|1212||Second||Jul 2017||Plant Biosecurity and Product Integrity|
Golden apple snails live in wetlands, irrigation canals, rivers and rice fields.
Under the Biosecurity Act 2015, golden apple snail is classified as prohibited matter. The Rice Biosecurity Zone has been established for the long term management of various pests and diseases, including golden apple snail.
Golden apple snail (Pomacea canaliculata) is an exotic plant pest not present in Australia. This snail is a serious threat to Australia’s rice industry and also to the ecology of natural wetlands.
Golden apple snail (Pomacea canaliculata) is a notifiable plant pest in NSW.
All notifiable plant pests and diseases must be reported within 1 working day. You can report notifiable plant pests and diseases by one of the following methods:
A full list of notifiable plant pests and diseases can be found in Schedule 2 of the NSW Biosecurity Act 2015.
Golden apple snail has both gills and an air breathing organ. Ability to breathe in air allows the snail to survive between irrigation cycles.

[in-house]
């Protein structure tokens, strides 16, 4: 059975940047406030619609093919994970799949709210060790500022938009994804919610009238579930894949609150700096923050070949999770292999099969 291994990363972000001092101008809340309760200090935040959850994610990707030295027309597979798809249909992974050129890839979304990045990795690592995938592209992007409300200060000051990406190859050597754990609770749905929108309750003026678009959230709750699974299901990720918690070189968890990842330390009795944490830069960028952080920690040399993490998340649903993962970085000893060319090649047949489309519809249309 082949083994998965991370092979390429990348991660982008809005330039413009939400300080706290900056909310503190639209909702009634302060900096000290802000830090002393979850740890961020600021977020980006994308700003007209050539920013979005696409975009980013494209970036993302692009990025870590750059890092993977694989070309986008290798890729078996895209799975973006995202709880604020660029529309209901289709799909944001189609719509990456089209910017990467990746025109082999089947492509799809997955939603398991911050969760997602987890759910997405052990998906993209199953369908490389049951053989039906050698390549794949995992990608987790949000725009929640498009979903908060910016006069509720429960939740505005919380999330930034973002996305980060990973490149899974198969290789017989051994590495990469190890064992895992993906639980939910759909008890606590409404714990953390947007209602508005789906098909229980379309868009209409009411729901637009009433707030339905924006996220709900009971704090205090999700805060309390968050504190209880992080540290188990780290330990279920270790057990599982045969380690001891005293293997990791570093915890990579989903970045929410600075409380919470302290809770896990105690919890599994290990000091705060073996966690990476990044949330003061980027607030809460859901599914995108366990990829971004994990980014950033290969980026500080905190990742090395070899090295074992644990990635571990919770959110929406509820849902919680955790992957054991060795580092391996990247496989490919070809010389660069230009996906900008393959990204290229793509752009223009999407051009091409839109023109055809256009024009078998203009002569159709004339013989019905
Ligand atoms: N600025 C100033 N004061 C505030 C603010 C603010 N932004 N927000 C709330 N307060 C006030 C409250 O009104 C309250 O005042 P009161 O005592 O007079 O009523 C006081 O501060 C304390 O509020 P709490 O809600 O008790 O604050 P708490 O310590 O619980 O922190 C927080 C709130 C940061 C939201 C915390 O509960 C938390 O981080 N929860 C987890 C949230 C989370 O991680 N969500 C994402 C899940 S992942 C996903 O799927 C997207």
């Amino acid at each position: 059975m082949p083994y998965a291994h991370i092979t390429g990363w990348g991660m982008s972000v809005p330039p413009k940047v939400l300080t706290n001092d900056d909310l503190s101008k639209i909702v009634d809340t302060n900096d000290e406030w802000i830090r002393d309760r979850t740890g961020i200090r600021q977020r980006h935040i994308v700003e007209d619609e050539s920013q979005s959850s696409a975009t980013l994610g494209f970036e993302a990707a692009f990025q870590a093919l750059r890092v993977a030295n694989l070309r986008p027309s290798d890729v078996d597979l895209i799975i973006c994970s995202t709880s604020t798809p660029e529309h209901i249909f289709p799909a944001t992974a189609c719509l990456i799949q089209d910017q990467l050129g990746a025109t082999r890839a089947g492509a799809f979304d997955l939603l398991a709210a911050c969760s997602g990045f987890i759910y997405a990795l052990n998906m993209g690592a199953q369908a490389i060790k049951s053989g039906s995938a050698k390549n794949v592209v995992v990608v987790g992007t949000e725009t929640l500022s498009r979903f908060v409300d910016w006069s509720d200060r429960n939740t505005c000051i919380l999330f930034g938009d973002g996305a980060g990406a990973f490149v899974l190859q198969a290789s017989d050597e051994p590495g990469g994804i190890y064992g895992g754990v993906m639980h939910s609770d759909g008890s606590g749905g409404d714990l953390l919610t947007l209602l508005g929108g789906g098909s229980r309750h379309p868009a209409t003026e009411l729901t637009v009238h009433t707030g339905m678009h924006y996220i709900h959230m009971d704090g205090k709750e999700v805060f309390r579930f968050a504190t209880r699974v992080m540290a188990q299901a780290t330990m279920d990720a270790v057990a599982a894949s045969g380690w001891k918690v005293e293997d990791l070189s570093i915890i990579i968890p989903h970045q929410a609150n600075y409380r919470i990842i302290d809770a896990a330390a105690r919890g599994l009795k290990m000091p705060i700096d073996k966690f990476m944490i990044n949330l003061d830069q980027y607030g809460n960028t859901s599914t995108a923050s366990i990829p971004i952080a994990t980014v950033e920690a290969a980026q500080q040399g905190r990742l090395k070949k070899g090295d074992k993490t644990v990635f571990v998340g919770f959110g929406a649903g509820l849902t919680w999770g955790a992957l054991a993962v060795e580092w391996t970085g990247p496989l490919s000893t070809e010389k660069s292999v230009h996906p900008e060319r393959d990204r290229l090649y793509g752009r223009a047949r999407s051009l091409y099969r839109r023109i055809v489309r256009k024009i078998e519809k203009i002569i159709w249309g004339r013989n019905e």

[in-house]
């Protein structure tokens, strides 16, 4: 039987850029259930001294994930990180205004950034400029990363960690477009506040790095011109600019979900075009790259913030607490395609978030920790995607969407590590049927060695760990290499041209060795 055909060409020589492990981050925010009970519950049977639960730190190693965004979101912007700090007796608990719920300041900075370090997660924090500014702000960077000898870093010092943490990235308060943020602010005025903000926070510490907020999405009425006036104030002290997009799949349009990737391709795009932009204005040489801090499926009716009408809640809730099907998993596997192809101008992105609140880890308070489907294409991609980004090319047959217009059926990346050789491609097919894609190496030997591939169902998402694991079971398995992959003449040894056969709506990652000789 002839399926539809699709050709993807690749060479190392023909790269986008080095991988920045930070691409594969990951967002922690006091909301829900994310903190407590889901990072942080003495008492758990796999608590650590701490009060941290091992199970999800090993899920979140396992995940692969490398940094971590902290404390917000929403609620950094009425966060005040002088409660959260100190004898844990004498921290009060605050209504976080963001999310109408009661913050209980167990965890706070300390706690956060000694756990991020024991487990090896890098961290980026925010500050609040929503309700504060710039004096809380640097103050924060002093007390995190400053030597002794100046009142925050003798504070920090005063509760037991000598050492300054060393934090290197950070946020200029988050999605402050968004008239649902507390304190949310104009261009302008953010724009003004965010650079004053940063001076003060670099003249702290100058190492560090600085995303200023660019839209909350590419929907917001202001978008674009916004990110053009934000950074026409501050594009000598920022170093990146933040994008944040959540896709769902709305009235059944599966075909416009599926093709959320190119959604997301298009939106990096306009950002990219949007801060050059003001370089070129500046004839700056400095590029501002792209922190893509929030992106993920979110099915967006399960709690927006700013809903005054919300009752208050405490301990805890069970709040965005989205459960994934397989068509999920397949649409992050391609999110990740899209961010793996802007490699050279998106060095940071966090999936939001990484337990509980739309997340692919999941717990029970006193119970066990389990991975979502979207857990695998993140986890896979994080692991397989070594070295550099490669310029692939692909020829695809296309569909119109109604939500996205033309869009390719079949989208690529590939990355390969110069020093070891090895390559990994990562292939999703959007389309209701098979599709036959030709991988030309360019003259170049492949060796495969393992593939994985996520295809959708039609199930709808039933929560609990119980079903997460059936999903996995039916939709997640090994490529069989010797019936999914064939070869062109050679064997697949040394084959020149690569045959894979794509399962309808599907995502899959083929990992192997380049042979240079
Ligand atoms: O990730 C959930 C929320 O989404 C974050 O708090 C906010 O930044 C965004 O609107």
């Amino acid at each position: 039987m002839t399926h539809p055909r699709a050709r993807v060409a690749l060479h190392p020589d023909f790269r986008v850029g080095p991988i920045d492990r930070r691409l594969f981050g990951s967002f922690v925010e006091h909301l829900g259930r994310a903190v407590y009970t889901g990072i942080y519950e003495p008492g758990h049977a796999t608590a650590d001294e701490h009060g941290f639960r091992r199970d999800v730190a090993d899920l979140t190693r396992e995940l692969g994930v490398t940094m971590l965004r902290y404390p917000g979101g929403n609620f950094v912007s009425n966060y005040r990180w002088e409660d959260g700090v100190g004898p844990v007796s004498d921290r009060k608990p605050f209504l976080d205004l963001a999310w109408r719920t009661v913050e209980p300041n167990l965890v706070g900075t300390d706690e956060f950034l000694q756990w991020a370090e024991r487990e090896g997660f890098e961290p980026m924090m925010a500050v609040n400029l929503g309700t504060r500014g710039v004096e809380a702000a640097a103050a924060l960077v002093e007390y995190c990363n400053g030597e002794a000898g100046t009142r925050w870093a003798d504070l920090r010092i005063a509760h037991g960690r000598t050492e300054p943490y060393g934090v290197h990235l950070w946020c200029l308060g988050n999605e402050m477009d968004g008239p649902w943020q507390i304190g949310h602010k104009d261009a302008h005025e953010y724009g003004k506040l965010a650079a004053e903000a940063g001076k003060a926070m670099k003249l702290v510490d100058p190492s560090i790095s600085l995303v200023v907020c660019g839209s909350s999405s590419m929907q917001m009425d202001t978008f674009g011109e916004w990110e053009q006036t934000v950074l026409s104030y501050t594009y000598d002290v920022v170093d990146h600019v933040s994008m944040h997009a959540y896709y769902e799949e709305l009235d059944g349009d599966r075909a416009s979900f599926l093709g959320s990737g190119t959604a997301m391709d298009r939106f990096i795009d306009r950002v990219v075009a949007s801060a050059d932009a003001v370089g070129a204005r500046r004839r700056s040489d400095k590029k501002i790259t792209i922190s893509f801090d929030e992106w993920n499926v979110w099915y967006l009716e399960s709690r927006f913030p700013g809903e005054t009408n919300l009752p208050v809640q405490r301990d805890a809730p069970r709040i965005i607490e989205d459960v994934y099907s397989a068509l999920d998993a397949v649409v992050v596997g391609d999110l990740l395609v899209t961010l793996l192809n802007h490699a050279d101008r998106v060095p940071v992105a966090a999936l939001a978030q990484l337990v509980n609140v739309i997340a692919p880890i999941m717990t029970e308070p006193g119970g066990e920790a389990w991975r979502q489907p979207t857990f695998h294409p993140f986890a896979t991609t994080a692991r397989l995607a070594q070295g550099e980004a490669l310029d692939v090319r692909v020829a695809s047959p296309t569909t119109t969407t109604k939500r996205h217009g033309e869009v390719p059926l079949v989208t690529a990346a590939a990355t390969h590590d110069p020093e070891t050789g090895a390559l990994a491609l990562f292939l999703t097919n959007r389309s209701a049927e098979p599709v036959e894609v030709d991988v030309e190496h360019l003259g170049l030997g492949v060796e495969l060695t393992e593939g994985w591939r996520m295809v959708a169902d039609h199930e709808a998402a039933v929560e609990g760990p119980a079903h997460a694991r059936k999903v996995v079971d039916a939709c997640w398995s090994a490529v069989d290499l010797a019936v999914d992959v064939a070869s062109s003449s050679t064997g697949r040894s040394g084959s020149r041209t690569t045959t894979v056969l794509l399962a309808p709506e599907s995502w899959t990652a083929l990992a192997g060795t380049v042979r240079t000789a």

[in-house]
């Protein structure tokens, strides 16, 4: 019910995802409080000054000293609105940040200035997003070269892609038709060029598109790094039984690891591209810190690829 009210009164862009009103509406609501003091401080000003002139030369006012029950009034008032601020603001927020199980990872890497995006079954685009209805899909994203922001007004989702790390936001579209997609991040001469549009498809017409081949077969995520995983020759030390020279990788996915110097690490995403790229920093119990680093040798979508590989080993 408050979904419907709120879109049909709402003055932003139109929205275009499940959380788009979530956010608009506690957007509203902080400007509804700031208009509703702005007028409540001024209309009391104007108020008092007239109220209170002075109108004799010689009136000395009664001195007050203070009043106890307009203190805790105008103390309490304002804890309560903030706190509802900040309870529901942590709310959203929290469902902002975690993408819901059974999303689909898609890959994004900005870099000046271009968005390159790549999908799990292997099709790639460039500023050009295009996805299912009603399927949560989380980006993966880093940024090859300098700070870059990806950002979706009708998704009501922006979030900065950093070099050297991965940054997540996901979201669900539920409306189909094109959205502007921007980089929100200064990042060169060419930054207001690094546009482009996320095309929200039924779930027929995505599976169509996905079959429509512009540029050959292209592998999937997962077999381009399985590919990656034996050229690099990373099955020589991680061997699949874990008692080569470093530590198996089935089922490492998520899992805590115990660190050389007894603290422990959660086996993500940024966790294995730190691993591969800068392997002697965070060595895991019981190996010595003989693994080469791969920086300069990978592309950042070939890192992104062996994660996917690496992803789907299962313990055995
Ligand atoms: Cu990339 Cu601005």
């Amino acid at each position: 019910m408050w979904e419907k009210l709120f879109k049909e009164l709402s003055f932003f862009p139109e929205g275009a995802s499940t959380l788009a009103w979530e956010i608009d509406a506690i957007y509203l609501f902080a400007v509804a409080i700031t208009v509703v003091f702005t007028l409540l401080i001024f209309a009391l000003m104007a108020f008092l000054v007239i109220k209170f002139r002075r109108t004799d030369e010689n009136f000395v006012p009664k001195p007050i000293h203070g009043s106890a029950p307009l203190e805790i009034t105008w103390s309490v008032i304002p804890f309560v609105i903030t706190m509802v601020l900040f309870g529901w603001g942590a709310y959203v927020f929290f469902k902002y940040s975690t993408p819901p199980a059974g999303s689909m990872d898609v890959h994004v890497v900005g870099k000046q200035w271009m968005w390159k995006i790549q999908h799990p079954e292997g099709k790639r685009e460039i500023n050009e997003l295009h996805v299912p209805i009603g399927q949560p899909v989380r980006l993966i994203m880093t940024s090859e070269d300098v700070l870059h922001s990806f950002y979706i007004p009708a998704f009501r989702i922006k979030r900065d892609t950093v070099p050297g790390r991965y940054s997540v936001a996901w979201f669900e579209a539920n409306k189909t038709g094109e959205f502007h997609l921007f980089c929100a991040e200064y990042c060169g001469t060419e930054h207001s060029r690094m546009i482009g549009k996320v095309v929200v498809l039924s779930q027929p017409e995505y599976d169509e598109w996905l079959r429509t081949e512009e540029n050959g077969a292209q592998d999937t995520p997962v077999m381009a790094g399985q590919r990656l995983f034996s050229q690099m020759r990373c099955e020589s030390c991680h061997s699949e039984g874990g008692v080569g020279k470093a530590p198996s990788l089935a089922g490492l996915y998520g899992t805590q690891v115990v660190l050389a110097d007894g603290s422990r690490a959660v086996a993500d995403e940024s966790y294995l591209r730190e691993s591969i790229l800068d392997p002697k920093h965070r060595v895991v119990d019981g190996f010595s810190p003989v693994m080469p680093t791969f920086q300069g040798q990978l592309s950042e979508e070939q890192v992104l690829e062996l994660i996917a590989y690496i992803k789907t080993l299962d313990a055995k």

Snails dig deep into the soil as conditions dry out and resurface after rice bays are flooded.
Adult golden apple snails cut off rice seedlings just above ground level and eat the stems and leaves.
Mature golden apple snails are 3 to 8 cm in diameter. They have a distinct flat lid called an operculum which is used to close the mouth of the shell. The operculum is carried on the back of the body behind the shell and is pulled inwards to seal the shell when the snail withdraws inside (Figure 1).
Shell colour and banding of golden apple snails is extremely variable and not diagnostic. Colours are commonly golden, yellow or brown (Figure 2).
Mating occurs where water is readily available. Mating is not restricted by time of day or season of the year. Female snails emerge from the water and lay their egg masses on vegetation or other structures above the water line.
Egg masses are bright pink and contain 200-300 eggs (Figure 3). Egg masses lighten in colour when about to hatch.
After hatching juvenile snails fall or crawl into the water. The wide host range of the golden apple snail allows multiple generations to develop and mature when free water is available.
Golden apple snail feeds on a wide variety of grasses and wetland plants.
Golden apple snail is native to South America. Golden apple snail was introduced into Asia for aquaculture and the aquarium trade.
Natural or deliberate release into the environment has enabled the snail to establish and spread throughout eastern Asia.
Golden apple snail can spread rapidly in association with running water such as in irrigation and drainage channels.
Trade and human assisted movement accounts for international spread.
Put in place biosecurity best practice actions to prevent entry, establishment and spread of pests and disease: